Most common culprit?  Product manuals.  

Create the following notebooks:


  • Mortgage/Rental documents (Contracts, rules, addendums)
  • Conversations with your landlord (link to diary note post)
  • Homeowners/renters insurance documentation
  • Inventory of household items for insurance purposes
  • Note with reminders to change filters, or a list of all the sizes and power of lightbulbs you use in different lamps and overhead lighting

Manuals & Warranty

Scan in all the manuals and warranties for everything. Evernote Premium can search PDFs, making this a scan and done task. If you are using Evernote Basic, be sure to title the note with the name of the product.

This comes in handy: I ran out to my local hardware store to get a replacement filter, but forgot to write down the filter size. Quick search for my product manual and there it was!

Don’t want to bother scanning everything? You can find most manuals on line with a quick Google search. Add a link to the manual next to the name of a product in a note.


Find a recipe online you want to try?  Bookmark it with the Evernote app and it will add it to your !Inbox.  Tried it and liked it?  Move the note to this folder for repeat use.  Or, move and then edit to include any changes to the recipe.

Also great for scanning in Grandma’s Secret Recipe so it never gets lost.

Here is an in depth look at how you can use Evernote to organize and keep track of recipes.

Bonus: Template for meal prepping!


Maintenance receipts, title, warrantee information, and anything else you need to keep your baby running in tip-top shape.

Lawn & Garden

Can’t remember where you planted tulip bulbs last year?  Create a yard map and writing in what you planted and where.  Also, any instructions on plant care or vegetable growing calendars.

Have someone else manage your yard?  Scan maintenance paperwork so you remember the last time fertilizer was added or irrigation was tested.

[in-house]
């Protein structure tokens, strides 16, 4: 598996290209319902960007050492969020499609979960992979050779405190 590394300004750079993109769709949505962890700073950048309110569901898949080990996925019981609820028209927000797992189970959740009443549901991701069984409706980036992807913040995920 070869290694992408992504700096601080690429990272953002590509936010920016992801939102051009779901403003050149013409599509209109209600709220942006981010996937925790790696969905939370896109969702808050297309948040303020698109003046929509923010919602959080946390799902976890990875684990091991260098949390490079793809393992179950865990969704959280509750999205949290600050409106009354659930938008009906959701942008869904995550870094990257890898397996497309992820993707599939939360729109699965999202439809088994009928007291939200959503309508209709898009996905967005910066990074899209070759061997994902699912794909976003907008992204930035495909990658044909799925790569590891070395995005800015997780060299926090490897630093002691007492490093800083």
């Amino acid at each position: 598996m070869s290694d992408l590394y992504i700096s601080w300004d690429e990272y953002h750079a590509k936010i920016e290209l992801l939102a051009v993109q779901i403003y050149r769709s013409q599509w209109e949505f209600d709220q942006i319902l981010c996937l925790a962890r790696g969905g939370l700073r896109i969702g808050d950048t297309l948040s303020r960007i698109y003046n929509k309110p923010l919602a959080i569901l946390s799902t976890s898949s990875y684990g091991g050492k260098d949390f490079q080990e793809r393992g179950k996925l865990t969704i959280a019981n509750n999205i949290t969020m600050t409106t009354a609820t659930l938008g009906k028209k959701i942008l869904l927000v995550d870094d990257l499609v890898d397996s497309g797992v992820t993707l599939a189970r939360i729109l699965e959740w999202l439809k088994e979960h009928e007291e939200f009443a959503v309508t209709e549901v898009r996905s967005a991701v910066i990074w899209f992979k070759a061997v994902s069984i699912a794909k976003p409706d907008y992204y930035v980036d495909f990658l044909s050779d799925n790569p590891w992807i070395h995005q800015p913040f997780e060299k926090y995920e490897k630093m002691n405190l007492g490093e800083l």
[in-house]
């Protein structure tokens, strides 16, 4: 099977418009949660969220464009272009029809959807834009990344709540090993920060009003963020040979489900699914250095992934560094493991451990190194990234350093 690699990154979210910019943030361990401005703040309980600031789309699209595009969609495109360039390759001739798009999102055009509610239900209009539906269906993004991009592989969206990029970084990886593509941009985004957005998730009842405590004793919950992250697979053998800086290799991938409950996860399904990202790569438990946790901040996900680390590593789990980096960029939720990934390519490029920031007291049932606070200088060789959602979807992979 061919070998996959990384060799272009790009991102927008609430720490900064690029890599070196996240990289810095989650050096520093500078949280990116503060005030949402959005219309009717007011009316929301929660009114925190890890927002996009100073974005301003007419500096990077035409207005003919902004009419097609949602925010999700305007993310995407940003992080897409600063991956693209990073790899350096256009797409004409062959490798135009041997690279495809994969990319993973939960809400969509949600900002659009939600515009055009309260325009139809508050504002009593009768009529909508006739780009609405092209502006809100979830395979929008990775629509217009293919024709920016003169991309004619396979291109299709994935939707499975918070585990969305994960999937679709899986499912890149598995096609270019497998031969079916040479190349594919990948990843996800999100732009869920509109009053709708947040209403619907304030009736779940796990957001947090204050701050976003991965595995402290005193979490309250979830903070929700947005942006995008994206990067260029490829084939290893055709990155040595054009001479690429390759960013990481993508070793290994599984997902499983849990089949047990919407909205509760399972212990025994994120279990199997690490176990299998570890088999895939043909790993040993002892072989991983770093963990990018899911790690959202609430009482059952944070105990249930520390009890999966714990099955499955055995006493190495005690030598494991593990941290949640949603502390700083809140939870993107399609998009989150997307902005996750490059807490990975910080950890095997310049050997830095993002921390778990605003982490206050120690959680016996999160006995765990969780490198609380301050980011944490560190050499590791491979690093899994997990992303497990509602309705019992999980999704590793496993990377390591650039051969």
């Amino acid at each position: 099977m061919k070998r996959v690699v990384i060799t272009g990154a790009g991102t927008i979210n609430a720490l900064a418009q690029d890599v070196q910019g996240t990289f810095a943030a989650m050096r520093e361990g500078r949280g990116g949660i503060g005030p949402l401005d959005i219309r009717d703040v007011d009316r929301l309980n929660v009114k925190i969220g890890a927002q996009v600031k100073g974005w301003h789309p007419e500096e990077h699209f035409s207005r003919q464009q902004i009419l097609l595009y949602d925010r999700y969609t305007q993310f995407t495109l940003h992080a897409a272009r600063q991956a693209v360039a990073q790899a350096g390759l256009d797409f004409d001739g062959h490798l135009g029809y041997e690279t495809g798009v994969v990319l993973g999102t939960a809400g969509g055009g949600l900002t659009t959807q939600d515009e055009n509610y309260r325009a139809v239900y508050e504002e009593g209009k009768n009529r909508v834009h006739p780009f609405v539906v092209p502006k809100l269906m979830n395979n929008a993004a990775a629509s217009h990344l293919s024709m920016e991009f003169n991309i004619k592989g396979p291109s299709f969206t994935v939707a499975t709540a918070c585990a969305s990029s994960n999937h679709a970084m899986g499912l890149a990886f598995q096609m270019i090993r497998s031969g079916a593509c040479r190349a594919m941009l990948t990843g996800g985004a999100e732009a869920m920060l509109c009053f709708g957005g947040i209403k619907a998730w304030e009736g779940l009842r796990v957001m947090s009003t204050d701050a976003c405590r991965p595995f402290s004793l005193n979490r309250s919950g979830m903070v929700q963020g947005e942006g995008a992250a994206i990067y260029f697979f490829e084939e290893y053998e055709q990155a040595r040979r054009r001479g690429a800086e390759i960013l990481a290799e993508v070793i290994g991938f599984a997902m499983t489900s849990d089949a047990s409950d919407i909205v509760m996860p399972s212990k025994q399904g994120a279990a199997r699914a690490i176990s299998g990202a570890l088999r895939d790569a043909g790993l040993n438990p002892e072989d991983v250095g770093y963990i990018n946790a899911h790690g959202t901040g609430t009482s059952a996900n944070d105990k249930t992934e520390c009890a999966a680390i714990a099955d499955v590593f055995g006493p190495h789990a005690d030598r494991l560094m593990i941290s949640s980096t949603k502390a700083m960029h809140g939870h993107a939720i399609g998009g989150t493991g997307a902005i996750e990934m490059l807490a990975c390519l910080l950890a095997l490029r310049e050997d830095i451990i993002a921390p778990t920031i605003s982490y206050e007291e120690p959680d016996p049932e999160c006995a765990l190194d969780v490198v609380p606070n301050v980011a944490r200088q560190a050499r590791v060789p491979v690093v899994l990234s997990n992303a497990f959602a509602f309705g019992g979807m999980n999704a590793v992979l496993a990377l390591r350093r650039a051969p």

6. Important Documents

This notebook may seem kind of silly – aren’t these all important documents?  

This location is for all the important documents that you don’t want to lose but don’t warrant their own notebook.  Examples include:

  • Marriage licenses
  • Birth certificates
  • Immigration documentation and/or Visas
  • Contracts and NDAs that don’t fit anywhere else
  • Last will and testament
  • Court paperwork
  • Certificates, Awards, and Degrees
  • Credit Reports
  • Voter Information

7. Collectables

Think of this notebook as your digital scrapbook.  You probably have a shoebox full of these things already.  Or an actual scrapbook.  But part of going digital and ditching paper is preserving these memories in another form.  

Ticket stubs, love letters, postcards from your traveling aunt – this are all the types of things that make it into the collectables folder.  Scan, title diligently, add your thoughts and feelings to the note, and save forever!  

Besides memorabilia, use Evernote as a “commonplace book”.  A commonplace book was a type of journal people used to carry around with them that would include quotes, poems, recipes, equations – basically any bit of information people didn’t want to lose.  More thoughts on a commonplace book by Evernote.

A thought on photos…

Photos are collectable, and something that most paper-free people move to digital.  But – and this is hard for me to say – I don’t think you should use Evernote to manage your photos.  

While Evernote can certainly work to store your photos – the whole point of photos is to look at them!

8. Hobbies

If you have a lot of involved hobbies, you can certainly create separate notebooks for each and then combine them into a stack to keep it tidy.

Here are some examples of hobbies and the types of notes you might want to create:


There is a surprising amount of paperwork that goes with boating.

  • Certifications (swimming, sailing)
  • Permits
  • Manuals for boat maintenance

Role Playing Games

  • Character sheets (create templates you can fill in and use on your favorite device!)
  • Maps and dungeon information
  • Links to favorite or upcoming campaigns

Knitting or Crochet

  • Use web clipper to create links to new patterns
  • Uploads and scans of your favorite patters
  • Gift List – a “who gets what” of your annual creations


  • Note with a list of books you want to read
    • Add it to your shortcuts list so you can easily pull it up when someone gives you a recommendation
  • Note with a list of books you DID/HAVE read and when you finished them.